The Redington Link fly rod, the freshwater 6wt version, and Rise 5/6wt reel are my latest subjects to work out, test and review. When I first received the rod I was impressed with the rod tube to begin with. A carbon fiber tube and the anodized cap is a beautiful glacial blue that matches the same colored Rise reel perfectly. I pulled the rod out of its tube and sock and looked at it closely. Redington has a new way of wrapping the rod called Red.Core2, according to Redington, “To create Red.Core2 Technology, the designers cross-wrapped the mandrel with strands of high strength carbon fiber resulting in increased hoop strength. This minimizes material requirements and greatly reduces the overall blank weight. This new method produces a much smoother blank taper and creates a more responsive rod giving anglers a new level of line load feel and casting control.”
The rod fit together easily and felt solid when the pieces were seated. The alignment dots were spot-on and the highlight wraps around the ferrules and guides are the same Glacial Blue as the tube cap, this really set the rod off visually. This is the little stuff in a rod that I really appreciate. The snake guides all the way up the rod are well aligned and the wraps holding them are clean and precise. The half wells handle of good quality cork felt comfortable in my hand. One of the things I really like about Redington, with all their rods, the cork always feels good.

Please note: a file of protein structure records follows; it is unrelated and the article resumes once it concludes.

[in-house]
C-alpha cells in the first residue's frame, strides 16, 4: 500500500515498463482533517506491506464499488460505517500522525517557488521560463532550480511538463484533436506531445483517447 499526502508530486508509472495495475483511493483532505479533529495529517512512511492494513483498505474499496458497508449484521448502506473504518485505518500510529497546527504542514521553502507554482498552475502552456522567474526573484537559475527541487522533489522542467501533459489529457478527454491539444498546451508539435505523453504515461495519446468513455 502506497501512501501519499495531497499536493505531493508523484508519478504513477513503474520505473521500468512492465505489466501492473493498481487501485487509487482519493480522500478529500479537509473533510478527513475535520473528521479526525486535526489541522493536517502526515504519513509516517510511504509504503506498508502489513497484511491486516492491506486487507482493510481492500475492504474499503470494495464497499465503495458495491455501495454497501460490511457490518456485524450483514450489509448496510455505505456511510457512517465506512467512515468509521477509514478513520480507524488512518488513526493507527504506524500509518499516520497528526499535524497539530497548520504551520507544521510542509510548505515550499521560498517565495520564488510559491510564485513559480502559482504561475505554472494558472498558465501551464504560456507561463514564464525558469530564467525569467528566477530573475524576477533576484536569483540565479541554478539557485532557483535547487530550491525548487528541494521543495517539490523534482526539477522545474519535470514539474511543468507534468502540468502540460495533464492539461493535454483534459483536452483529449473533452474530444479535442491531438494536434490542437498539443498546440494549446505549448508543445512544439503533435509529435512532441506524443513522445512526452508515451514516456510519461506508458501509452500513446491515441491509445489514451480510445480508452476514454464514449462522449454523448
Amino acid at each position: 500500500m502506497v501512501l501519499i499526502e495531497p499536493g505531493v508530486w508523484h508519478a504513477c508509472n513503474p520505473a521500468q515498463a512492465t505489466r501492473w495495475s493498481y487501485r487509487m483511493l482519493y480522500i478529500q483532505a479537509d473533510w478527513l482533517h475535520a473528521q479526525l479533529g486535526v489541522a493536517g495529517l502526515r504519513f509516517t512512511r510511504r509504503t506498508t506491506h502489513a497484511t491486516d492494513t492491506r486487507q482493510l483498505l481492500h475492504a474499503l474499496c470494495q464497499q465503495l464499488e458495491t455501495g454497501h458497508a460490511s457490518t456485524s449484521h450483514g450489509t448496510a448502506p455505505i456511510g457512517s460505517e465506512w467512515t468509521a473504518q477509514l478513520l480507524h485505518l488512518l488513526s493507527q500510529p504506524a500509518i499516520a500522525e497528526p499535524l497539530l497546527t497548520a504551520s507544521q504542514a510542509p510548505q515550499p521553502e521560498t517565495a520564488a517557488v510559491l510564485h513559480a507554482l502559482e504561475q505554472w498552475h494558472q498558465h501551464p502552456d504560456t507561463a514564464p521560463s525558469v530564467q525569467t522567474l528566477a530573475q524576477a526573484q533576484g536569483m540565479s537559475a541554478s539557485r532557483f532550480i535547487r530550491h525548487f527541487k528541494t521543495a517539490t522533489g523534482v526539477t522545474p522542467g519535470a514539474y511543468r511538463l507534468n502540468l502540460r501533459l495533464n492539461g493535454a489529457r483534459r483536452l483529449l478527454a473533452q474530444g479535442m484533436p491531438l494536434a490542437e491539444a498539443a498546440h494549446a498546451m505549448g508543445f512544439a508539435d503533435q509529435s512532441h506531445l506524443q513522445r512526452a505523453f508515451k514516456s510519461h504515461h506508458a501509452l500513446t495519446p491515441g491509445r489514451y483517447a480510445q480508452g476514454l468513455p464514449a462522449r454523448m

The link specifically uses another new technology, ExoCarbon which is a “carbon fiber overlay on the rod butt and ferrules to increase strength, provide additional line-carrying ability and greater lifting power. ExoCarbon technology also greatly increases the durability.” The ferrules are where the rod pieces come together and is traditionally a weak point in the rod, this process really strengthens it up without adding too much weight.
Now that I had all this new technology at my fingertips, I spooled up the Rise with about a hundred yards of backing and Rio Grand WF6F line. I added a 9ft 3x leader and I was off to the pond.
I stopped in the yard and casted the rod a bit. The rod feels light in your hand but as soon as you start to cast it the thoughts of a fragile rod go right out the window. I stripped about 50 feet of line out and began to cast it. The rod loads and unloads easily and when I let the line shoot it ran the length and gave me that solid thump. That red.core2 stuff is for real. I stripped more line off and was able to consistently throw good tight loops and shoot the line out to 80 feet pretty easily. I tied on the tried and true olive wooly bugger and began working the bank of the pond over. A few short strikes from bream were all was feeling. I worked around until I was facing a good and steady 10mph head wind. I casted straight into the wind and the rod cut through the wind pretty easily and I was still able to throw a good tight loop out to about 50 feet.